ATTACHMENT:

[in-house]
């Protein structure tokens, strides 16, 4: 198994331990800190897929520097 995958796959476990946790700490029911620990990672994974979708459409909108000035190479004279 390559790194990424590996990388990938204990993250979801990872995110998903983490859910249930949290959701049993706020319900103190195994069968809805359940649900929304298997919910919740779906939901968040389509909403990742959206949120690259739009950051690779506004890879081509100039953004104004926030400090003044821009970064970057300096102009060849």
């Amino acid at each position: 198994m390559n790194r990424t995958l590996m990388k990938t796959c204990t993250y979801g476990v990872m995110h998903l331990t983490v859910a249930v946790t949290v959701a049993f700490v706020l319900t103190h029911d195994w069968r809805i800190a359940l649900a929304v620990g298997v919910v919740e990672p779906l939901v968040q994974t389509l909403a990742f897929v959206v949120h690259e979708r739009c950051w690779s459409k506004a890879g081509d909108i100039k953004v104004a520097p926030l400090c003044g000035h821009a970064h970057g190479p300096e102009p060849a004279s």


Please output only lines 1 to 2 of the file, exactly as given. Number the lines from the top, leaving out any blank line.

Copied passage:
[in-house]
């Protein structure tokens, strides 16, 4: 198994331990800190897929520097 995958796959476990946790700490029911620990990672994974979708459409909108000035190479004279 390559790194990424590996990388990938204990993250979801990872995110998903983490859910249930949290959701049993706020319900103190195994069968809805359940649900929304298997919910919740779906939901968040389509909403990742959206949120690259739009950051690779506004890879081509100039953004104004926030400090003044821009970064970057300096102009060849």